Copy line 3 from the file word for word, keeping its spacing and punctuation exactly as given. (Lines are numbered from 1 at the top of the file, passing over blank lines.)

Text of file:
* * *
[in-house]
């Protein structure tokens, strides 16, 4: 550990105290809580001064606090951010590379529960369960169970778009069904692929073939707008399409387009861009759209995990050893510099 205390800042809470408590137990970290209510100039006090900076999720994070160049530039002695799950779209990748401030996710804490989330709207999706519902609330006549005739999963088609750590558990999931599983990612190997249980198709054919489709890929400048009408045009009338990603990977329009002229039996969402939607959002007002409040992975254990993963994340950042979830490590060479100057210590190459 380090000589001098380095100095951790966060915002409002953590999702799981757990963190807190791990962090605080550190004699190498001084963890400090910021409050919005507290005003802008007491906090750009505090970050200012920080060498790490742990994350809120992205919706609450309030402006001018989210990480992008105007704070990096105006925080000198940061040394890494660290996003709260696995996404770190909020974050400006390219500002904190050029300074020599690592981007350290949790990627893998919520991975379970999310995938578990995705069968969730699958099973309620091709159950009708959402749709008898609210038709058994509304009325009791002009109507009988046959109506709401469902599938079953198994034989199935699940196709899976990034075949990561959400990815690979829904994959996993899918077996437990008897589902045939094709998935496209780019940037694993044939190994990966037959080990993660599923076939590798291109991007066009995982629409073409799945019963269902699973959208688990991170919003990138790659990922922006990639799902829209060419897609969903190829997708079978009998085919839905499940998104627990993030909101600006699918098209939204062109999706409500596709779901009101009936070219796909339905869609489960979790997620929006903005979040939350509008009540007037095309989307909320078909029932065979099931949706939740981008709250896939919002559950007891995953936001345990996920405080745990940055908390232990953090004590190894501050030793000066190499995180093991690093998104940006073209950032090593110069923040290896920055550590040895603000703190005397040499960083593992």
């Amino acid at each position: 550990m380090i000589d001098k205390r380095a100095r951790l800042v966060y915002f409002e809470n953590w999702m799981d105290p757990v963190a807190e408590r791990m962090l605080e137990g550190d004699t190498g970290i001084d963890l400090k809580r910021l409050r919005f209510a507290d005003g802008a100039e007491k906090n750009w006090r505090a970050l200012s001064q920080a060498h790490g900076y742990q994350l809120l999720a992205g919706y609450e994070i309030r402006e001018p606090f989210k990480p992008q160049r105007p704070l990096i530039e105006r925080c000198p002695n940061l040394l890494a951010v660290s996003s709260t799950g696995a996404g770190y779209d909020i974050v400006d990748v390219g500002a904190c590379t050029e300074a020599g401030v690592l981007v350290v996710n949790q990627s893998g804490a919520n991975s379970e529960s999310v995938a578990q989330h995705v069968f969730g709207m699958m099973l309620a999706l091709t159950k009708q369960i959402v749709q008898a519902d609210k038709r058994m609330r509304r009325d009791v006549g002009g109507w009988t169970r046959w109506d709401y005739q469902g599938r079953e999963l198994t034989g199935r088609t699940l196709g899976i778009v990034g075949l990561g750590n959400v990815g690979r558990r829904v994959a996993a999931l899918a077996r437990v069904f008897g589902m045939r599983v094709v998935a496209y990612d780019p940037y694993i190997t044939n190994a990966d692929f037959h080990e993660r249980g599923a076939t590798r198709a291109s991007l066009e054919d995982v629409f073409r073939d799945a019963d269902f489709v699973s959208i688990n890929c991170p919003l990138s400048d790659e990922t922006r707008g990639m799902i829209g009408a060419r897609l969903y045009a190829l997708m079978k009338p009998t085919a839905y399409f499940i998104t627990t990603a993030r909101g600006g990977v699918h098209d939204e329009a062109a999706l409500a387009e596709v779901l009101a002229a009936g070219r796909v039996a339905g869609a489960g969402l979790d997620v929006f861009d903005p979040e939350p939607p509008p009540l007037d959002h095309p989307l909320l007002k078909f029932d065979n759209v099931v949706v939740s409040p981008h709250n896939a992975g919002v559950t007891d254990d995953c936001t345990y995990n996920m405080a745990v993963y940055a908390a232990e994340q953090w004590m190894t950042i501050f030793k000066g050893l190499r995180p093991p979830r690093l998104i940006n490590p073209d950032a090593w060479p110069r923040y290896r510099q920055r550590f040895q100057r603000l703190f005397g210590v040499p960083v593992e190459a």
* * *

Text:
């Amino acid at each position: 550990m380090i000589d001098k205390r380095a100095r951790l800042v966060y915002f409002e809470n953590w999702m799981d105290p757990v963190a807190e408590r791990m962090l605080e137990g550190d004699t190498g970290i001084d963890l400090k809580r910021l409050r919005f209510a507290d005003g802008a100039e007491k906090n750009w006090r505090a970050l200012s001064q920080a060498h790490g900076y742990q994350l809120l999720a992205g919706y609450e994070i309030r402006e001018p606090f989210k990480p992008q160049r105007p704070l990096i530039e105006r925080c000198p002695n940061l040394l890494a951010v660290s996003s709260t799950g696995a996404g770190y779209d909020i974050v400006d990748v390219g500002a904190c590379t050029e300074a020599g401030v690592l981007v350290v996710n949790q990627s893998g804490a919520n991975s379970e529960s999310v995938a578990q989330h995705v069968f969730g709207m699958m099973l309620a999706l091709t159950k009708q369960i959402v749709q008898a519902d609210k038709r058994m609330r509304r009325d009791v006549g002009g109507w009988t169970r046959w109506d709401y005739q469902g599938r079953e999963l198994t034989g199935r088609t699940l196709g899976i778009v990034g075949l990561g750590n959400v990815g690979r558990r829904v994959a996993a999931l899918a077996r437990v069904f008897g589902m045939r599983v094709v998935a496209y990612d780019p940037y694993i190997t044939n190994a990966d692929f037959h080990e993660r249980g599923a076939t590798r198709a291109s991007l066009e054919d995982v629409f073409r073939d799945a019963d269902f489709v699973s959208i688990n890929c991170p919003l990138s400048d790659e990922t922006r707008g990639m799902i829209g009408a060419r897609l969903y045009a190829l997708m079978k009338p009998t085919a839905y399409f499940i998104t627990t990603a993030r909101g600006g990977v699918h098209d939204e329009a062109a999706l409500a387009e596709v779901l009101a002229a009936g070219r796909v039996a339905g869609a489960g969402l979790d997620v929006f861009d903005p979040e939350p939607p509008p009540l007037d959002h095309p989307l909320l007002k078909f029932d065979n759209v099931v949706v939740s409040p981008h709250n896939a992975g919002v559950t007891d254990d995953c936001t345990y995990n996920m405080a745990v993963y940055a908390a232990e994340q953090w004590m190894t950042i501050f030793k000066g050893l190499r995180p093991p979830r690093l998104i940006n490590p073209d950032a090593w060479p110069r923040y290896r510099q920055r550590f040895q100057r603000l703190f005397g210590v040499p960083v593992e190459a």